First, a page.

This week I was shopping with one of my favorite girlfriends in the world. She’s a thrifty mama who loves to snag bargains from the T.J. Maxx sales rack. It’s fun to shop with her because, well, she is drop-dead gorgeous — tall, thin, amazing hair. She’s a walking mannequin, basically. Do you know the type? No matter what this girl grabs off the rack, it works.
Maxi dress? Adorable. Short romper? Perfection.
I’m convinced she could roll around in hay bales and cow crap and walk away looking like Kate Middleton.
She is one. hot. mama.
My figure can be a bit more challenging to shop for, but on this particular day, the universe smiled upon us both. Twenty minutes into our outing, we were spinning in front of the dressing room mirrors in matching floral dresses. What are the odds that two different women could walk into the same dressing room with the same dress — and both walk out happy?
It was magical. Seriously.
So we high-fived one another at checkout, thrilled to be leaving with $20 worth of figure flattering awesomeness. We were attending a party later that evening, and now we were officially ready.
“Hotness is happening tonight!” I laughed.
“In double doses!” she added.
It was gonna be great.
Then, a few hours later, I received a text message.
“Ugh. Remind me why I bought this dress again?”
Seemed obvious to me that Girlfriend bought that dress because she looked amazing in it.
“Well, it showed off your waist, your legs looked amazing, and the print was fabulous! And it was $20. THAT is why, silly girl! See you tonight!”
I received a frowning emoji in response.
Girlfriend didn’t show up in her floral dress that evening. Apparently, she spent 20 minutes in front of the mirror talking herself out of how amazing she looked. Correction: telling herself how ugly she looked.
I couldn’t believe it.
How is it that a woman so beautiful — so stunning — could look at herself and see anything other than perfection? But then again, I’m always shocked by the gorgeous, talented women who spend so much of their time in self-loathing. And if I’m being completely honest, my friends have called me out for doing the same thing.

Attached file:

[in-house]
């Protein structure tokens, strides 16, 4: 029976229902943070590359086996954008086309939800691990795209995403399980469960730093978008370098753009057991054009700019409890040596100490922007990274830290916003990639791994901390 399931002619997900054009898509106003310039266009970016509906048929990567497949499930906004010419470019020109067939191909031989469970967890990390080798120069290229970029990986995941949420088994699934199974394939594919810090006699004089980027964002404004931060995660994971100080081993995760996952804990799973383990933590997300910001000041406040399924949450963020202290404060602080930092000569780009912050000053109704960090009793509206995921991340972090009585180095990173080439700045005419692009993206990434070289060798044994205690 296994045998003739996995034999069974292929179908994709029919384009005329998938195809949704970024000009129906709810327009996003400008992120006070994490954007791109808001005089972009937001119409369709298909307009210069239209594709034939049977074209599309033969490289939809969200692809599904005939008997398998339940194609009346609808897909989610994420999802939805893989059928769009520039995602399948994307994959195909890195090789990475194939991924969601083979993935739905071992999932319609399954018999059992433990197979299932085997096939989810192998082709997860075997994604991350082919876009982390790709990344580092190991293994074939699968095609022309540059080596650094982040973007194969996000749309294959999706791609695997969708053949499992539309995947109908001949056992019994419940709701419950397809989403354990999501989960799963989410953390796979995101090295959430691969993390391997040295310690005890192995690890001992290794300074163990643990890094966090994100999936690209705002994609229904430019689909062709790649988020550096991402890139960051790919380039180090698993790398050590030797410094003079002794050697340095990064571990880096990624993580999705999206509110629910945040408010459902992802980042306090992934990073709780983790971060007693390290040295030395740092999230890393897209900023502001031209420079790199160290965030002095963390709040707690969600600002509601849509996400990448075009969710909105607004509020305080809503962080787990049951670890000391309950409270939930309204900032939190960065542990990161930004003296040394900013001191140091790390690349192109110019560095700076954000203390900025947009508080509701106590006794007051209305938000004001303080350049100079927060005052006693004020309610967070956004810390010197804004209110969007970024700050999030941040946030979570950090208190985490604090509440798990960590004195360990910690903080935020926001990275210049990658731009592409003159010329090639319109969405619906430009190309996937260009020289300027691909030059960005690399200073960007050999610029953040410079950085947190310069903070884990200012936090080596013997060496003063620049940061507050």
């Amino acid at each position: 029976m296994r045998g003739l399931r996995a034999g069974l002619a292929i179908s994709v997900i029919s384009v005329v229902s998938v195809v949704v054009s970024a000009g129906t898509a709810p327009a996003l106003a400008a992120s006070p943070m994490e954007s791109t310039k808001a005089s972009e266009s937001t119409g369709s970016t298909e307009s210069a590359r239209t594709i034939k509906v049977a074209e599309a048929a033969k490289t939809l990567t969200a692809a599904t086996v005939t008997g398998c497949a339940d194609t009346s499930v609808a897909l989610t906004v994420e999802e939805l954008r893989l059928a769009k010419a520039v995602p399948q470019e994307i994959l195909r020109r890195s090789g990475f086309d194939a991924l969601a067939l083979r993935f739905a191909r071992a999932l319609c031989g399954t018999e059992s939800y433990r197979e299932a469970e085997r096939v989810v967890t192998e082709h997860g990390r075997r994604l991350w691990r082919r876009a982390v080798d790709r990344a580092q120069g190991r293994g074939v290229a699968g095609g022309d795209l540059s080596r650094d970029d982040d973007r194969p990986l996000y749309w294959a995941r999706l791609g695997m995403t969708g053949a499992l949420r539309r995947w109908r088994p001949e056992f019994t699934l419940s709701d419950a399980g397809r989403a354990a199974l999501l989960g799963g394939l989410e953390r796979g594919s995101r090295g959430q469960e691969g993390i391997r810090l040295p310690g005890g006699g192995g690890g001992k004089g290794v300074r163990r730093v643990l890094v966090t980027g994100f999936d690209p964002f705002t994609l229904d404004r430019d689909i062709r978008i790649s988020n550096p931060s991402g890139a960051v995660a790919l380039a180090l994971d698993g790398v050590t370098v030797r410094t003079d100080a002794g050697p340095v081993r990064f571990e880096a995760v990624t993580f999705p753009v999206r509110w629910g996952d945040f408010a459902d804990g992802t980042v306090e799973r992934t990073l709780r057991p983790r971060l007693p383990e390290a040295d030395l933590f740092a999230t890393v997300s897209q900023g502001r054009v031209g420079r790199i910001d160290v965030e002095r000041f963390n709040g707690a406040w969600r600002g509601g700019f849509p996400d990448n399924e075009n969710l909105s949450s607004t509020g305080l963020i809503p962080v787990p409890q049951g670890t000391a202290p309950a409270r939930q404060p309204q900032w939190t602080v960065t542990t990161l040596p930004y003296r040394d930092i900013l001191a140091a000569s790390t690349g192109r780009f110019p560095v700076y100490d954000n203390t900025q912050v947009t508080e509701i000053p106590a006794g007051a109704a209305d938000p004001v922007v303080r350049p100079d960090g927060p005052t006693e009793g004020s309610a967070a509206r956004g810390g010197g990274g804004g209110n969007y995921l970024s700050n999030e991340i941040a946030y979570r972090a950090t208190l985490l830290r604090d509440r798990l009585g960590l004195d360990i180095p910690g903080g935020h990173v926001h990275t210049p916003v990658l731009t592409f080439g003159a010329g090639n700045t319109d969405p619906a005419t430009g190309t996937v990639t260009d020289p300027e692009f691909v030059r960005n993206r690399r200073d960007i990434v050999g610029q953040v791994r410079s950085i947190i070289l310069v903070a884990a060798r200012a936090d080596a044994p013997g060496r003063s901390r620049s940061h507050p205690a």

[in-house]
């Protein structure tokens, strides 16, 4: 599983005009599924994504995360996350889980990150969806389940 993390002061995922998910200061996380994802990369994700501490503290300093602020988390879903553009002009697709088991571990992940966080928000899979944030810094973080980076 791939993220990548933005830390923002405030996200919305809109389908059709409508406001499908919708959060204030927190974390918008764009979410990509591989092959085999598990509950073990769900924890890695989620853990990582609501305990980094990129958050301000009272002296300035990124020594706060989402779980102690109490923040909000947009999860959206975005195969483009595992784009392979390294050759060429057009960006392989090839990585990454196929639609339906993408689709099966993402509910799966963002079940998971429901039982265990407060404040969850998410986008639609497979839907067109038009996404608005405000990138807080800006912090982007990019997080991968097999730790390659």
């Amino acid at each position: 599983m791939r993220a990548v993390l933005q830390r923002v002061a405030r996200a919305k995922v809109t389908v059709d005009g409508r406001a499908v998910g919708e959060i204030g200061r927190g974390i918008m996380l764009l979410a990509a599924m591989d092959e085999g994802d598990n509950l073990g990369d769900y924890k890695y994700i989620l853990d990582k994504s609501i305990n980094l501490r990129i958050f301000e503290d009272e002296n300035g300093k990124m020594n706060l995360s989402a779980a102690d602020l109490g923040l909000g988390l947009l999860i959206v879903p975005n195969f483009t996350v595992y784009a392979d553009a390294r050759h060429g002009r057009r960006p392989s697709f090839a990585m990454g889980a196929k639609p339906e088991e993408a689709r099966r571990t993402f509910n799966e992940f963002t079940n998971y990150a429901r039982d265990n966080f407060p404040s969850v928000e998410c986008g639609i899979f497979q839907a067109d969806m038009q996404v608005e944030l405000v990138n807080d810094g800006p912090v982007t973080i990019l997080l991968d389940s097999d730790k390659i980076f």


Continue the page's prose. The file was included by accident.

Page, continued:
Mamas, can we have a chat?
It’s astounding to me how many of us struggle with this. How many of us have spoken unkind words over our bodies? Words like “fat” or “jiggly”? Like “cow” or “gross”?
Which is why I’m reaching out to you today. Sisters, if we really hate our bodies this much, it’s probably time for a little exercise…
…in self love.
Right now I want you to take a minute and do something with me. Yes, you. “Uh…no. I don’t need to do this! I have great body confidence. Don’t make me do a silly self-love exercise!”
Oh, really? Have you put on an outfit this week, looked in the mirror, and huffed loudly because you didn’t like what you saw? Have you eaten a snack and instantly felt guilty? Have you compared yourself to one other person and ended up feeling less-than?
Yah, sit back down. I promise — this will only take a minute.
It’s gonna feel funny. Maybe a little weird. But I believe it’s necessary. Because, mamas, these bodies we spend so much time hating on?
They created life.
Beneath your scar-filled skin, there once was a little miracle.
Those stretch marks are an atlas of your baby’s growth. A map filled with a bumps, lumps, and lines that show just how long and hard the journey was.
Really. So don’t roll your eyes.